Deadline for exchange of expert reports (set after extensions granted). Joint Venture's damages expert, Ms. Lisa A. Meer, includes a damages figure for cost of northwest Snow Shed Road, based on estimate prepared by Joint Venture's road engineer (Murfee Engineering). Deadline for rebuttal expert reports (set after extensions granted). After numerous deadlines and certain discovery had been extended to accommodate settlement discussions, Joint Venture appears at settlement conference with two new law firms. Joint Venture informs Wolf Creek and Court that it has no interest in settling this case or amending its plans in any way. Joint Venture's former counsel (Holland & Hart) withdraws. Joint Venture, through its new counsel, asks permission to join additional parties, add counterclaim, and amend scheduling order to add expert witnesses and increase damages claimed. Magistrate Judge West issues findings and order denying Joint Venture's motions to join additional parties, add counterclaim, and amend scheduling order. Joint Venture failed to show good cause and did not demonstrate it could not meet the discovery deadlines exercising reasonable diligence. Joint Venture objects to findings and order re amending scheduling order. Court (Judge Kane) overrules Joint Venture's objection. Joint Venture's economic damages expert, Ms. Lisa A. Meer, is deposed. When asked specific questions regarding basis for road cost estimates, she responds "I'm not qualified in . . . engineering and road construction." She relied on professional road engineers retained by Joint Venture (Murfee Engineering). When asked what "experts" would deliver opinion on road costs, she said that she did not know.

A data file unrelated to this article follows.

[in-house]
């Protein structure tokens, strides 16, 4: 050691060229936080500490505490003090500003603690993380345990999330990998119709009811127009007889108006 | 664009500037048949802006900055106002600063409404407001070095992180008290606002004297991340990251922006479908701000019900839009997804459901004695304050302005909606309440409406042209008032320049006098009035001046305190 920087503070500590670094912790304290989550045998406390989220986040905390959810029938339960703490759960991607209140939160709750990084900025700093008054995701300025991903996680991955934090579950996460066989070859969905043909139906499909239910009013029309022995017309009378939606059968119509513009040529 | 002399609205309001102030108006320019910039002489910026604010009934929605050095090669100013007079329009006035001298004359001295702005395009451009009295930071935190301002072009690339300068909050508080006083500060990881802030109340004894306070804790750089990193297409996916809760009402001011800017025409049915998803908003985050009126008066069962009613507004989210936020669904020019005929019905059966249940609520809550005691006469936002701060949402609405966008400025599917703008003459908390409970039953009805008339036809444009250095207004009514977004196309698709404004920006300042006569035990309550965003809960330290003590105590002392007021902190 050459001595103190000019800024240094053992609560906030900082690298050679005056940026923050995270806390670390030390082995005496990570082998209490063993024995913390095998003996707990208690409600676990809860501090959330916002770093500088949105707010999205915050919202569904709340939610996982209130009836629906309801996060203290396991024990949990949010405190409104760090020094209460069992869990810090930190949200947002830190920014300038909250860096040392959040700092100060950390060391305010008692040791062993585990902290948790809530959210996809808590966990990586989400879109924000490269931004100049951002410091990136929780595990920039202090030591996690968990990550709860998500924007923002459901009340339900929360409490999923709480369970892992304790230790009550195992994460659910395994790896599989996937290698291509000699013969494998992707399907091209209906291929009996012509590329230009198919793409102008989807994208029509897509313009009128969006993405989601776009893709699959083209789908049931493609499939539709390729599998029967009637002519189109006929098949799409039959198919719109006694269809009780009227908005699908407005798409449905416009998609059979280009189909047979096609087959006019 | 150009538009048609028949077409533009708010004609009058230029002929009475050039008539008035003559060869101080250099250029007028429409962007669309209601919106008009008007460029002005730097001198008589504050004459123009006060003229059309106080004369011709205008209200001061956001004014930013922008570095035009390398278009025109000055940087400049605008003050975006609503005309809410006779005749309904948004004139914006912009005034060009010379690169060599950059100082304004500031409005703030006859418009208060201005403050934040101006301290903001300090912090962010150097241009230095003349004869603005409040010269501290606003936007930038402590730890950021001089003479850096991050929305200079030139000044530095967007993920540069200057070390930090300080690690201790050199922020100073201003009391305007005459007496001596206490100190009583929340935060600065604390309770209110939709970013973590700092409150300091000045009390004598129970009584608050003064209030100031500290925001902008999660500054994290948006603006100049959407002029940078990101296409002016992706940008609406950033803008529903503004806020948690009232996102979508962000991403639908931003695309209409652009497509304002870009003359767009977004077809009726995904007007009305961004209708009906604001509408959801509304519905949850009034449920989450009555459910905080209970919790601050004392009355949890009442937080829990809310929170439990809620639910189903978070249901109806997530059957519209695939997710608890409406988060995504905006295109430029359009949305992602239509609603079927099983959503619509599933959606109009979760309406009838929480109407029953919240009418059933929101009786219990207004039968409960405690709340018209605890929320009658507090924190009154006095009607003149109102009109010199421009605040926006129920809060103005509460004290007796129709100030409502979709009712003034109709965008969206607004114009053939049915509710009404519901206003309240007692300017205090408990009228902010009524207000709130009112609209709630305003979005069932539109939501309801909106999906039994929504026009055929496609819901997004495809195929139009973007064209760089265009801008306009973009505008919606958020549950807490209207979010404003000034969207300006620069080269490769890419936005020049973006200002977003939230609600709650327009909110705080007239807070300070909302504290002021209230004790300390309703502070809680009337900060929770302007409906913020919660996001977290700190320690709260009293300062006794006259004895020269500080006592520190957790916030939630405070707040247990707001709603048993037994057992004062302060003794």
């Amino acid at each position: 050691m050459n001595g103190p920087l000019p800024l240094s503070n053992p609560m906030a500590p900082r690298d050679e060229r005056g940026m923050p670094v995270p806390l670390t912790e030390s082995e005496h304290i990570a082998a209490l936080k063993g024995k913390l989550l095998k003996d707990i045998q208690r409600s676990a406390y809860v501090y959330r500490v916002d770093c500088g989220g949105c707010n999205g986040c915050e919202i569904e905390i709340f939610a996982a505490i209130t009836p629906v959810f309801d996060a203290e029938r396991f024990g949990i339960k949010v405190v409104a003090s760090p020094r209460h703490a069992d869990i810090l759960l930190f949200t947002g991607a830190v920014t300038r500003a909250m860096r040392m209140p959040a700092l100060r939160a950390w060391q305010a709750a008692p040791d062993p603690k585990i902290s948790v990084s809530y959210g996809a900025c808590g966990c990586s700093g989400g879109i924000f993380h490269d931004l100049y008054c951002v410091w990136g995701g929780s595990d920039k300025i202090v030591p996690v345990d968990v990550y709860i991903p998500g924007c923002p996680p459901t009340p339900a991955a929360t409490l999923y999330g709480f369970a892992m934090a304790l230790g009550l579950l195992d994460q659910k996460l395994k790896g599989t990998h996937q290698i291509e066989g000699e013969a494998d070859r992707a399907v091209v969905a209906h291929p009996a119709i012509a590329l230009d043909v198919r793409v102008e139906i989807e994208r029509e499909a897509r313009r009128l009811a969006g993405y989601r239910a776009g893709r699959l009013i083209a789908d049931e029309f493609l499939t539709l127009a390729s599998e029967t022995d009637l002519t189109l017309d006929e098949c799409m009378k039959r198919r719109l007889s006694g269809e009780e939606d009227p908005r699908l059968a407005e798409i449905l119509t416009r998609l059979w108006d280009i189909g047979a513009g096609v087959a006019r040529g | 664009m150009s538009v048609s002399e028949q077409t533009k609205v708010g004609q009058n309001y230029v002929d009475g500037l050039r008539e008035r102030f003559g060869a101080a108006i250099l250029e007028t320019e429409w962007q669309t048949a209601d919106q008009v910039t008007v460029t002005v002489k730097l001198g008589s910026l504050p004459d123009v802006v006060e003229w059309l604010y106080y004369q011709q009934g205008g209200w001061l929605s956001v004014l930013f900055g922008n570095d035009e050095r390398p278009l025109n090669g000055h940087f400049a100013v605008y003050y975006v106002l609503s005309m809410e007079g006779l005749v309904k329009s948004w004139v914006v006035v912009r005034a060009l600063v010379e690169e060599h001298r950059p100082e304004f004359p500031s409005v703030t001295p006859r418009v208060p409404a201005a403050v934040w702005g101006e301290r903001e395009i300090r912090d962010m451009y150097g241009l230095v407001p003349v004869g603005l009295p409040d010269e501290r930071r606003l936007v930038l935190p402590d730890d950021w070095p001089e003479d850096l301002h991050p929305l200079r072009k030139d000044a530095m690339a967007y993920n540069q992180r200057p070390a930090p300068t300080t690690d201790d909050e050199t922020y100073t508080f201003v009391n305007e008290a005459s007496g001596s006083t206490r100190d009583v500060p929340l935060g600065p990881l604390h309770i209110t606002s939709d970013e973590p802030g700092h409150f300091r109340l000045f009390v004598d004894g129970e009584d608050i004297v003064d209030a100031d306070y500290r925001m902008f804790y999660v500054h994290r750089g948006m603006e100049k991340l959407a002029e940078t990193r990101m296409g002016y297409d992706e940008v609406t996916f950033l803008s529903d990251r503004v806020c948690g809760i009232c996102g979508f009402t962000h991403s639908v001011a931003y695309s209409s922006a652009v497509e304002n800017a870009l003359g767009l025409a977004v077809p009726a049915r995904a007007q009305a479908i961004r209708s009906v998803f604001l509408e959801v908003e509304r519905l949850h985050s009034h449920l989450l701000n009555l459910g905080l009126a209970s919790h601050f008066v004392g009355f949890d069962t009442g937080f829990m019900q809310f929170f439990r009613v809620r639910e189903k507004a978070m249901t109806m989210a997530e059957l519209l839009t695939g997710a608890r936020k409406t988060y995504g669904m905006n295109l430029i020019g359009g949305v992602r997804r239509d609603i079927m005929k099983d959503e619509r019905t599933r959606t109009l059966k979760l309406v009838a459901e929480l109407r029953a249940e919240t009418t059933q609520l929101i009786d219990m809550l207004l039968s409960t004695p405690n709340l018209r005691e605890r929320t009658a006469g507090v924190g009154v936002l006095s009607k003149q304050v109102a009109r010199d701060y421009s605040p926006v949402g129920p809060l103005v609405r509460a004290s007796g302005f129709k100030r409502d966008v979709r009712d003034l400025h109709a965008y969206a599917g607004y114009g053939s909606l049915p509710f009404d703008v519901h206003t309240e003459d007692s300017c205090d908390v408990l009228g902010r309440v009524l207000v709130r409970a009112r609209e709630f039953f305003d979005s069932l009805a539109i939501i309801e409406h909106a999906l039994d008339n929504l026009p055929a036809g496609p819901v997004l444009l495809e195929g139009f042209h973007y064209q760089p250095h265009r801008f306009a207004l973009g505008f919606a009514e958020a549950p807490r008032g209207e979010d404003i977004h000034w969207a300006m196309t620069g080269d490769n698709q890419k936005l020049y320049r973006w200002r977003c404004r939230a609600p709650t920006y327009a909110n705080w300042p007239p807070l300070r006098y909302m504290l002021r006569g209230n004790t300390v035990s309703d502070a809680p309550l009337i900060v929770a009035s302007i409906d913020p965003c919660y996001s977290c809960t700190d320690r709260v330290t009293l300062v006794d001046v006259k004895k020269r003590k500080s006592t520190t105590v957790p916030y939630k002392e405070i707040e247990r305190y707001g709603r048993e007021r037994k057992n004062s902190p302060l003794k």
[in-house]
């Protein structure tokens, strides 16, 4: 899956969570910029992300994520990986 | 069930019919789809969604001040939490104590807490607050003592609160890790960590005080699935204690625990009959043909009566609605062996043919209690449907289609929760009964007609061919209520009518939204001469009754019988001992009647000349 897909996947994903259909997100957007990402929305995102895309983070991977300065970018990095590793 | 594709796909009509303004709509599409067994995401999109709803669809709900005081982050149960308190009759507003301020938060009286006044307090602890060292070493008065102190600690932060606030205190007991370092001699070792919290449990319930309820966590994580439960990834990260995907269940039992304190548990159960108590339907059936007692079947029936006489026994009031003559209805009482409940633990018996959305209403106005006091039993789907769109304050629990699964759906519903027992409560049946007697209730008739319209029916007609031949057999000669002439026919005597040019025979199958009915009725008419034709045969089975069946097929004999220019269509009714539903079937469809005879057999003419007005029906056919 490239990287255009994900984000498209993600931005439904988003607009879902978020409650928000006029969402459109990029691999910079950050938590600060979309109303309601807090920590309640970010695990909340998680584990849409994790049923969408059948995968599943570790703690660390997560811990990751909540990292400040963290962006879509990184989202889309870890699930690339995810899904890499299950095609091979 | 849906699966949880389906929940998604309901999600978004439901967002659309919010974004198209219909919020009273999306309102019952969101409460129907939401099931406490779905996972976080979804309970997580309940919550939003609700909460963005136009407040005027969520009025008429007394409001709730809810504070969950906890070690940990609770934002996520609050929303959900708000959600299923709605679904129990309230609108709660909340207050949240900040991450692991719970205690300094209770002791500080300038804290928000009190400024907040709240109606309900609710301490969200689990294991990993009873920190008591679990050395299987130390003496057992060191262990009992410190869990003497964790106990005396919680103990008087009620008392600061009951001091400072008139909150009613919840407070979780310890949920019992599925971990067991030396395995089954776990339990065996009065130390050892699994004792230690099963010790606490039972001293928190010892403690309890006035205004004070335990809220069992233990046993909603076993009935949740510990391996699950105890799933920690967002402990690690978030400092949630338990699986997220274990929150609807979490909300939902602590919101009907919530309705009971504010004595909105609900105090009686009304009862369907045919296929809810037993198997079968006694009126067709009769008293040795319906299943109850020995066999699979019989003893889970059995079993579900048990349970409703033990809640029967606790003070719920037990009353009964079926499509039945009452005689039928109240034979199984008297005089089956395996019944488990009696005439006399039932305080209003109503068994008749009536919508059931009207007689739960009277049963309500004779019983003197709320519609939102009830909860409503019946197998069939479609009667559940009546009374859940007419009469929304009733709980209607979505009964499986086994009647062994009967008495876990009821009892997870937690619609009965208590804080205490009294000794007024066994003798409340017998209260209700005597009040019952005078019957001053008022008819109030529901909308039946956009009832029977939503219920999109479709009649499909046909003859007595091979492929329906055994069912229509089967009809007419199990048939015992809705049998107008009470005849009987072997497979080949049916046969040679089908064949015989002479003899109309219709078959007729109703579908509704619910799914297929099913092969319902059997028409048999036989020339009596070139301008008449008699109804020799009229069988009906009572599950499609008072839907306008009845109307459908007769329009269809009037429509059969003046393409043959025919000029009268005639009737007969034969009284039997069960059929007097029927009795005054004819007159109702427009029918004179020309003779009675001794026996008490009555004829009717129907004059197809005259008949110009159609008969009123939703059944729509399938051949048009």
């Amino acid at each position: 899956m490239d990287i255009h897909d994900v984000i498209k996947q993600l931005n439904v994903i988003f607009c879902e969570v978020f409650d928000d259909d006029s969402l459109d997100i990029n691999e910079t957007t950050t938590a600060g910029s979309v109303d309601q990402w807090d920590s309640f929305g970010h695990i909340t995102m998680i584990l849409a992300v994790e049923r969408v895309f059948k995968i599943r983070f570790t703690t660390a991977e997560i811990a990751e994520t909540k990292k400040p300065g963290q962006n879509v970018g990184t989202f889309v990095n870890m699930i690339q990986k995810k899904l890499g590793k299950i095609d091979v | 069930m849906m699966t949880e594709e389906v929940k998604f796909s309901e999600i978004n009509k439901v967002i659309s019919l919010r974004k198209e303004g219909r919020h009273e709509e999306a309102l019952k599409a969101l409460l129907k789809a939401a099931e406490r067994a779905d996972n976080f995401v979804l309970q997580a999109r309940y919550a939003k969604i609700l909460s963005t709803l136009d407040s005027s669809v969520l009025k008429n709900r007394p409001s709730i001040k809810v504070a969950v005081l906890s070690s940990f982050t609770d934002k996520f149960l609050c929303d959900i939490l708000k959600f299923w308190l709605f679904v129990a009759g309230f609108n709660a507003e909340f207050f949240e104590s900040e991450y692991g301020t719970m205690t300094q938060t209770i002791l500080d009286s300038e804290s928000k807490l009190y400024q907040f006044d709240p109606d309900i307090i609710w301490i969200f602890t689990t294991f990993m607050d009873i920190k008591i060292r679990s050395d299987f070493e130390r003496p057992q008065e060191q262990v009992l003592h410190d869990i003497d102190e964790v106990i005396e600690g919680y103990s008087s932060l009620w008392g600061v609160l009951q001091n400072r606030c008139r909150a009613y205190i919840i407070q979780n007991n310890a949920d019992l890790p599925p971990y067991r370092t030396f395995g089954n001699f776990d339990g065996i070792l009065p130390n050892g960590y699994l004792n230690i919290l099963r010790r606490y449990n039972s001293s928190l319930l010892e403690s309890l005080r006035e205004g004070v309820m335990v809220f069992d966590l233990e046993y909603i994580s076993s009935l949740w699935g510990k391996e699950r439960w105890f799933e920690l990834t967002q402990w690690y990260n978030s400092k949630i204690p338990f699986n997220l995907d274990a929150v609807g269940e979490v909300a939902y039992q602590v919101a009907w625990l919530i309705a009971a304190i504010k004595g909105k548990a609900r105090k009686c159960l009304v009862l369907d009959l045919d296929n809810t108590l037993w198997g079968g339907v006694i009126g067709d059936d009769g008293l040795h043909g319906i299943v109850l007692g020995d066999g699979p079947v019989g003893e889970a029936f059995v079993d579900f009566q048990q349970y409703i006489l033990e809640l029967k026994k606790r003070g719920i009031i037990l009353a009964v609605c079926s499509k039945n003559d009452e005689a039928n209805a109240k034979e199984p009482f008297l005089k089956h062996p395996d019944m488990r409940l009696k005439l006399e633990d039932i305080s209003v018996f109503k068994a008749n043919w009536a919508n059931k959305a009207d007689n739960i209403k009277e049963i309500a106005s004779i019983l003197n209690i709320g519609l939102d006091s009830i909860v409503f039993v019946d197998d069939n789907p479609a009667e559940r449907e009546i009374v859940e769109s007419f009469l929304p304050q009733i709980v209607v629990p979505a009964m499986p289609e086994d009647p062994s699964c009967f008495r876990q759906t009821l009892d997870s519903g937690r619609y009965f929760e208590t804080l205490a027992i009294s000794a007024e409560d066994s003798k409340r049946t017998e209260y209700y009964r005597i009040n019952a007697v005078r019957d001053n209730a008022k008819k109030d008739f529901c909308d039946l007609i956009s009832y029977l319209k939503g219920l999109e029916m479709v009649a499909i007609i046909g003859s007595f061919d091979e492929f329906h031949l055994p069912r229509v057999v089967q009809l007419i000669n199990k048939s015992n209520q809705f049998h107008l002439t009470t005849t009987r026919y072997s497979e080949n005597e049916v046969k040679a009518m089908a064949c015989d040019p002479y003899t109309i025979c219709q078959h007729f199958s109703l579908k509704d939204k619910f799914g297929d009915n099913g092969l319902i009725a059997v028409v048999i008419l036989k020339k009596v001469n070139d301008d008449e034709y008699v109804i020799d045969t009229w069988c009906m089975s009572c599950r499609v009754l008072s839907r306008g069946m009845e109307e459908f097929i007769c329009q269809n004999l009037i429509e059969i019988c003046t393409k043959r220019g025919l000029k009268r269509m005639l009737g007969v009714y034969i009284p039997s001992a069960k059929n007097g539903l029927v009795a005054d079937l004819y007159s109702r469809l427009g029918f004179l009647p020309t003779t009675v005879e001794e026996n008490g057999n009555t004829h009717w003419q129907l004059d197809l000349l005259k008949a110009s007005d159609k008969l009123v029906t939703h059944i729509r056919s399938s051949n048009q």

April 15, 2005 Oct. 5, 2005

Oct. 7, 2005 Nov. 14, 2005

Dec. 1, 2005

Dec. 15, 2005

Jan. 6, 2006 March 7, 2006

March 15, 2006 Forest Service issues final environmental impact statement selecting Alternative IV (combining Tranquility Road and northwest Snow Shed Road access). April 3, 2006 Joint Venture issues first supplemental Rule 26(a) disclosure. Disclosure names six professionals working for Joint Venture, all of 4